Monday, November 14, 2011

The Shine Wore off

From time to time, you play a role in a quintessential boy drama.  You were playing such a role one afternoon, when prowling lower Milpas Street for photo ops at two stores where pinatas are hung in gala display.  A complete stranger, all genial smile and twinkling eye, pointed at you.  "XYZ,"  he said.  In recent weeks, your friend, Dan, of Cafe Luna fame, warned you, "The barn door is open."  And, memorable because your former student Debo, a Yoruba prince and a Yalie, is tall and dramatic.  While you were mid seminar lecture, he deftly slid a note onto the lectern before you.  "The zipper," the note said.  "The zipper is open."

Simple fix there, and no serious disruption of the cosmos.  In a more nuanced way, you are touched and reminded by the blog essay of a dear friend.  She writes in the context of having dreams, then aspiring to bring these dreams to life in reality.  She writes of the shine of the dream illusion wearing off.  She is by no means cynical; her focus is on familiarity, its particular comforts and strengths, the potential disparity between dream and reality.

Your friend has nudged you with her essay, which means the essay was a roaring success because you could not deflect its importance.  Because of its relevance, you had to let it in, offer it a drink, allow its contents to seep through in the same way your Bialetti stove-top maker performs the alchemy of turning water and coffee grounds into the viscid pungency of espresso.

Because of her essay, you realize you have been going about for a matter of years with the psyche equivalent of an open zipper. More gapes open than your fly; your persona is exposed.  Your shine has worn, your patina beginning to erode.

A good deal of this lost shine relates to dreams--or at least the effects of dreams.  Much of the time, you are aware of having lost your shine, aware of having outgrown the "Boy Wonder" stage that saw you through early advancements in school, in entry-level writing projects, into the "caught-up stage," wherein you were advancing or regressing on your merit or lack thereof rather than on the mere foundation of youth.  Then, in imperceptible degrees, you moved into the "late bloomer" stage, each of these avatars representing the sandblasting of illusion and certainly of shine from you.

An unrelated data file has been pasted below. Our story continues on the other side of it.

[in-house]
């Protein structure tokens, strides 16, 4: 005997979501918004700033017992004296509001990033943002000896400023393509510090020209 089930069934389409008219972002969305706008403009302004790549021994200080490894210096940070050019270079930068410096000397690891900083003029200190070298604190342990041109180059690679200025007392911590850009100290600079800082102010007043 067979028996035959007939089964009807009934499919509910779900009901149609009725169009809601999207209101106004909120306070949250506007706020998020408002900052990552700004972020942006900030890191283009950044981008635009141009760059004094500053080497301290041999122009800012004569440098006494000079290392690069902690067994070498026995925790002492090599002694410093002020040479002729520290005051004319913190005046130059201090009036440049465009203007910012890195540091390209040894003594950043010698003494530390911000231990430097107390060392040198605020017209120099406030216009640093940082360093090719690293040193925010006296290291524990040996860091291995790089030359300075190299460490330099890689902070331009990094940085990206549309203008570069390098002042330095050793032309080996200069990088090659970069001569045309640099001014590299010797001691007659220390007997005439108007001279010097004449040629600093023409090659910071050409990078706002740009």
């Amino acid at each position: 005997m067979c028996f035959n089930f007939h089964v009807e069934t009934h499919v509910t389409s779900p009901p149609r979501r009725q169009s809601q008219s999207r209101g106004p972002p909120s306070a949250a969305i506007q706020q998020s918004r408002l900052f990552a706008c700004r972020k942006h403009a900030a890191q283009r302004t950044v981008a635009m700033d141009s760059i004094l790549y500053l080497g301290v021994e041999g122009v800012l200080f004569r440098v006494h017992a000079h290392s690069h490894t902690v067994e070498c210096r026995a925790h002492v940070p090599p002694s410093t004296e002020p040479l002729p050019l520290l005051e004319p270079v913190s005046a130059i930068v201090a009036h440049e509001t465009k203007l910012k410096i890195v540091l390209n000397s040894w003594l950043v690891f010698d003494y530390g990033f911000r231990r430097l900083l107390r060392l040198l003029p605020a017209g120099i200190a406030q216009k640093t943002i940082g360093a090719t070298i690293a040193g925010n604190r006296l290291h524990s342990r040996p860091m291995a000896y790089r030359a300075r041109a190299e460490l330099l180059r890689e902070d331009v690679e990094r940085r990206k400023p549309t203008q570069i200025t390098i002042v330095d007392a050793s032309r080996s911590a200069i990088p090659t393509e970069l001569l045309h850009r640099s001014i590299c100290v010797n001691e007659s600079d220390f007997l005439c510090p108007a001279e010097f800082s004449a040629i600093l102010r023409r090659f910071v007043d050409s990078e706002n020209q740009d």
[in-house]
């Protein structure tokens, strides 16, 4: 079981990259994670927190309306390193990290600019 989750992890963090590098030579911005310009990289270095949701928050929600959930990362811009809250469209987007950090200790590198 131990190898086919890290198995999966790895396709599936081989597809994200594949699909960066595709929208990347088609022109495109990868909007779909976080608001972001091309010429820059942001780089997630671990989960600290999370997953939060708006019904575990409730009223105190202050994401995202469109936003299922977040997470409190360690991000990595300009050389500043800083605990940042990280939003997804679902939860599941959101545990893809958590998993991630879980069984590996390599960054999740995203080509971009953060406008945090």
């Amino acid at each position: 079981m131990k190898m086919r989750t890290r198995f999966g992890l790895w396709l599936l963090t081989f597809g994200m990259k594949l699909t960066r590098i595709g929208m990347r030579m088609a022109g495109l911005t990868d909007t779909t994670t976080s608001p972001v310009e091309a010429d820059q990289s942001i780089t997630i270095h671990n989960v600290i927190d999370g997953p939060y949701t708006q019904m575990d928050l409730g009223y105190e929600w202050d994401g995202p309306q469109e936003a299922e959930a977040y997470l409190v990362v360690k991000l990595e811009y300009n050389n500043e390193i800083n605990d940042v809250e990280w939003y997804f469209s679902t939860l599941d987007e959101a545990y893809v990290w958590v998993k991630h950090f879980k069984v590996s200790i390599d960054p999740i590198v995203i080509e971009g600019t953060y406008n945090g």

Each of these sandblasting events was an epiphany for you.  You have the integrity of your work to define you, and since much of it has its origins in dream or dream-like states called flashes of imagination or perhaps insights, the work rather than the illusory halo defines you.  A favored quote you might not have otherwise noticed came to you on that remarkable day when, somewhere between Santa Barbara and Santa Monica, you and Christopher Isherwood stopped to enjoy the picnic lunch prepared for you by the nuns of the Vedanta Convent in Santa Barbara.  Isherwood spoke of the need for simplicity in translating the fabled Hindu text, The Bhagavad-Gita, from Sanskrit to English, Isherwood working along with his charismatic guru, Swami Prabhavananda, when he related how easily a line came to him that in essence defined the entire project.  "To the work you are entitled, but not the fruits thereof."  Isherwood waved his hamburger as though it were a conductor's baton.  "Just the right amount of everything in eleven words, including the thereof that imparts a sense of the biblical archaic."

You believe the work is the fruits; if the work is done well, you feel it somewhere in your stride, in your ability to detect the presence of a mockingbird in the neighborhood.

Maryelle, who has been, by your reckoning, cutting your hair these past twenty-five years, is amused when you make sport of the thinness your male pattern baldness has inflicted on the top of your head.  She shrugs away the fun you make of yourself by observing that only those who are taller than your six feet three inches can see the extent of the thinness.  To all others--

You wave away her demurral.  You are not likely to be called Tarzan, as you were in middle school, nor curly when you seemed to erupt with rings and curlicues curlicues curlicues
The shine has worn off and you are the better for it; you have the dreams to look forward to and the work ahead of trying to iron out the wrinkles and bumps that come with dreams.

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